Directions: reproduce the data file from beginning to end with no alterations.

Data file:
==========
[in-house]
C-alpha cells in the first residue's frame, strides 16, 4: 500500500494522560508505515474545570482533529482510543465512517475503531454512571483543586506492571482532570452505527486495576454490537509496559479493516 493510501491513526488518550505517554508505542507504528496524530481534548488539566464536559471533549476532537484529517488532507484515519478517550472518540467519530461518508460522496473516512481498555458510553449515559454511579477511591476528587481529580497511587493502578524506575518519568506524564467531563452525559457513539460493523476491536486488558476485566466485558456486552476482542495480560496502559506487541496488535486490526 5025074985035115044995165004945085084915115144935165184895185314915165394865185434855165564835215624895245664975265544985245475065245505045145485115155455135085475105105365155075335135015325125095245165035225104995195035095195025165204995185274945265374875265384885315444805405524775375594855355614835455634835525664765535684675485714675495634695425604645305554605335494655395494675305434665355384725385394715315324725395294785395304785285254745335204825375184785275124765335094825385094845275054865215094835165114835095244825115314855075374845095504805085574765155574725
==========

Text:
[in-house]
C-alpha cells in the first residue's frame, strides 16, 4: 500500500494522560508505515474545570482533529482510543465512517475503531454512571483543586506492571482532570452505527486495576454490537509496559479493516 493510501491513526488518550505517554508505542507504528496524530481534548488539566464536559471533549476532537484529517488532507484515519478517550472518540467519530461518508460522496473516512481498555458510553449515559454511579477511591476528587481529580497511587493502578524506575518519568506524564467531563452525559457513539460493523476491536486488558476485566466485558456486552476482542495480560496502559506487541496488535486490526 5025074985035115044995165004945085084915115144935165184895185314915165394865185434855165564835215624895245664975265544985245475065245505045145485115155455135085475105105365155075335135015325125095245165035225104995195035095195025165204995185274945265374875265384885315444805405524775375594855355614835455634835525664765535684675485714675495634695425604645305554605335494655395494675305434665355384725385394715315324725395294785395304785285254745335204825375184785275124765335094825385094845275054865215094835165114835095244825115314855075374845095504805085574765155574725